Figure 5. Public Health Banner to Counter Stigma through Awareness of Treatment, at Brigade Road Construction Site, Bangalore, India.

Photograph: M. G. Weiss, 1992.

The campaign may be regarded as a response to a widely appreciated need, articulated by Gussow and Tracy, “to make leprosy ‘a disease just like any other’” [4]. They had argued that to do so, efforts to change public attitudes should be integrated with comprehensive scientific studies, “including basic scientific research, and cross-cultural medical and social epidemiological studies” [4]. Pursuing that approach in India's anti-leprosy campaign in the 1980s obligated the health system to provide effective services to ensure that the message “leprosy can be cured” was valid and credible. That experience and a continuing challenge to coordinate biomedical and social aspects of public health highlight the importance of integrating the priority of reducing disease-related stigma and other priorities for disease control.

A Way Forward

Although hypotheses about the impact of stigma are frequently stated as proven fact, they nevertheless require testing. For example, it is frequently asserted that stigma deters help-seeking and interferes with adherence to treatment. That is true, but anecdotal examples show that stigma may also encourage treatment and promote adherence, so that a motivated patient may become free of a condition that is more undesirable because of stigma. Although that premise requires confidence that health care can help, explanatory models and illness behavior within a population also vary. We need to explain how social and cultural factors account for such a range of behavior. At another level, health policy studies need to consider how stigma influences priorities, policymaking, and health system operations.

The framework presented here suggests a research agenda appropriate for mixed-methods (qualitative and quantitative) designs of cultural epidemiology and other approaches. I hope that this framework and the experience I have reviewed may usefully guide further studies and interventions among persons with stigmatized conditions, unaffected persons in endemic communities, and among policymakers. Ultimately, stigma research encompasses an essential question that must be addressed to explain why NTDs are neglected.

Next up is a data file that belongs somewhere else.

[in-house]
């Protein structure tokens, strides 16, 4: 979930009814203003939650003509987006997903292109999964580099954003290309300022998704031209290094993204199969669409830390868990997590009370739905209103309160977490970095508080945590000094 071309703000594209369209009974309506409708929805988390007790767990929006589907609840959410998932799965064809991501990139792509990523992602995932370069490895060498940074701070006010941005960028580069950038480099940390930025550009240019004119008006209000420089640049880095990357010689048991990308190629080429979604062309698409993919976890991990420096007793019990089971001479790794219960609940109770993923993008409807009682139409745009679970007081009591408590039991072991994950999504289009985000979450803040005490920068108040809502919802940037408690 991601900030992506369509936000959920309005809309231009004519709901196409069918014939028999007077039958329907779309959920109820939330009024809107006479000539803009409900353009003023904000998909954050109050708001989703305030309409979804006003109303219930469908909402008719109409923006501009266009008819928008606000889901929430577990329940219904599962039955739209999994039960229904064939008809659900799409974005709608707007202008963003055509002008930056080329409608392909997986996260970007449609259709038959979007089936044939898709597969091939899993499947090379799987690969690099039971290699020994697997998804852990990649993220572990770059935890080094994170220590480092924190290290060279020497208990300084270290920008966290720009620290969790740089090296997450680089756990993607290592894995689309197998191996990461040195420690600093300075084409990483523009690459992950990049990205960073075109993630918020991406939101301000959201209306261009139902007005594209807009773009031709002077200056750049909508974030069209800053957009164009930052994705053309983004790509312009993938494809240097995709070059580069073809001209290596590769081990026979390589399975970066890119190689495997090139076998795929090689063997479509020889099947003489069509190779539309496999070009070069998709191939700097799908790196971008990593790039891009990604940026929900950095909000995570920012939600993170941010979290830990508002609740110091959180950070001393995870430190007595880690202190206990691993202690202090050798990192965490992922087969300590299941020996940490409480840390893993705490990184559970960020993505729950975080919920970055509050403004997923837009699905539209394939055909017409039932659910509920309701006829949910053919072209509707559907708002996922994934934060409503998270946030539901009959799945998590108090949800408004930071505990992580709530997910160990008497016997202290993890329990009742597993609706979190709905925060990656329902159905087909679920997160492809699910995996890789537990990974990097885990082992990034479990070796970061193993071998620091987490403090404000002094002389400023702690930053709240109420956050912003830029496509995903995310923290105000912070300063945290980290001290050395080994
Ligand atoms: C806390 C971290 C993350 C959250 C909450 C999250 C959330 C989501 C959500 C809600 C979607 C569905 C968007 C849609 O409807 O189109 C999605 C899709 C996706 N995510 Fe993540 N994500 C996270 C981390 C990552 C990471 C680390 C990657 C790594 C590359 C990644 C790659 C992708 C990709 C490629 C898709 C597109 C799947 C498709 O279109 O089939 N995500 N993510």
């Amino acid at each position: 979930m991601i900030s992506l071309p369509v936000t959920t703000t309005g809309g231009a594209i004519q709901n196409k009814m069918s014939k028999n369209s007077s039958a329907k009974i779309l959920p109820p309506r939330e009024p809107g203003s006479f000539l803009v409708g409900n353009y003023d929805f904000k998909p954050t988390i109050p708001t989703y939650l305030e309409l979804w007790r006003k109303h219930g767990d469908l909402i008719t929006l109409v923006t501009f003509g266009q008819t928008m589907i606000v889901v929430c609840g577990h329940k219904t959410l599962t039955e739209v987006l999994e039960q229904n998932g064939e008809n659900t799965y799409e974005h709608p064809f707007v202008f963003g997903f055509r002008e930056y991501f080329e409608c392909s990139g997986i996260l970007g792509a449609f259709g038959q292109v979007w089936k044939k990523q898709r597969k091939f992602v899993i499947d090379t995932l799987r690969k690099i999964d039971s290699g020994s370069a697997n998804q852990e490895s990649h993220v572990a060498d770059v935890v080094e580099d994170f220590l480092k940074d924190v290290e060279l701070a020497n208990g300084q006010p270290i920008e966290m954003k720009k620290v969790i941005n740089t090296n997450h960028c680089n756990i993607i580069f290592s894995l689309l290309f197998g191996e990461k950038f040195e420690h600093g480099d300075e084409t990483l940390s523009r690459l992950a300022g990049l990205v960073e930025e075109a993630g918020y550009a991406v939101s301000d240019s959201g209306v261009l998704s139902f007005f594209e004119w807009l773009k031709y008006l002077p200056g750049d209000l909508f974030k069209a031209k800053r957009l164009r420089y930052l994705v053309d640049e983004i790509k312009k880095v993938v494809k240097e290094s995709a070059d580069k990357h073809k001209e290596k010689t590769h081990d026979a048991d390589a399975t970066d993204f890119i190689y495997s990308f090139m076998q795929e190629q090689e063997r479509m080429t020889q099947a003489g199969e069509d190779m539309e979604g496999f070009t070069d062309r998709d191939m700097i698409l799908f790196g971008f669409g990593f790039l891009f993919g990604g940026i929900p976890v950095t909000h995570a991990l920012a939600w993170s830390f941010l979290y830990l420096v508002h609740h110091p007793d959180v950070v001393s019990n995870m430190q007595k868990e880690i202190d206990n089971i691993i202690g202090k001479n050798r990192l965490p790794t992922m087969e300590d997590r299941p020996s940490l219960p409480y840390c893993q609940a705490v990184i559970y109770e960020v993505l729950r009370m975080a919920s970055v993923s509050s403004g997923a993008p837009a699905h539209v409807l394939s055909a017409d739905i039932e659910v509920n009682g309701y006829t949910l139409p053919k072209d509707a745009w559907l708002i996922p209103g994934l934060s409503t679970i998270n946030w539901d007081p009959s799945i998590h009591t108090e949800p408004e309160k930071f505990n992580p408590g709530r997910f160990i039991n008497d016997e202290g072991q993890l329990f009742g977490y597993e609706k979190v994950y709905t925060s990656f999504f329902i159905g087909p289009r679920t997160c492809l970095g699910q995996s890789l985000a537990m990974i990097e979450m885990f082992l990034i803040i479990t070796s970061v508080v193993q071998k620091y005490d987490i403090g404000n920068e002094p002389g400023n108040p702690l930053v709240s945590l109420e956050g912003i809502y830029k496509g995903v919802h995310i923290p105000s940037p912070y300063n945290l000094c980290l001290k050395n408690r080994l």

Learning Points

  1. Social stigma concerns health professionals because it contributes to suffering, may affect health-seeking and treatment adherence, and affects political commitments for disease control.
  2. Archaic models of stigma—moralistic and critical of those who were stigmatized—have been supplanted by social theories based on deviance and labeling, and subsequently complemented by a formulation concerned with the priority of human rights.
  3. As a guide to research and policy, the hidden distress model distinguishes enacted stigma from felt stigma. By extending that model, felt stigma may be further elaborated to distinguish anticipated stigma and internalized stigma.
  4. Personal, social, health system, and policy-related interests in health-related stigma all aim to transform social stigma into social support, each in their respective domains and through means that are relevant for a particular condition and setting.
  5. Variations in the experience of stigma, its effects on illness behavior, and the influence of illness explanatory models may be clarified with mixed-methods designs of cultural epidemiology and other approaches for useful studies of stigma.


Support for this review from the UNICEF/UNDP/World Bank/WHO Special Programme for Research and Training in Tropical Diseases (TDR) is gratefully acknowledged. This article is based on a keynote presentation in a session on Public Health—“Reducing Stigma Related to Health and Disease”—presented at the 5th European Congress on Tropical Medicine and International Health, May 24 through May 28, 2007, in Amsterdam, The Netherlands.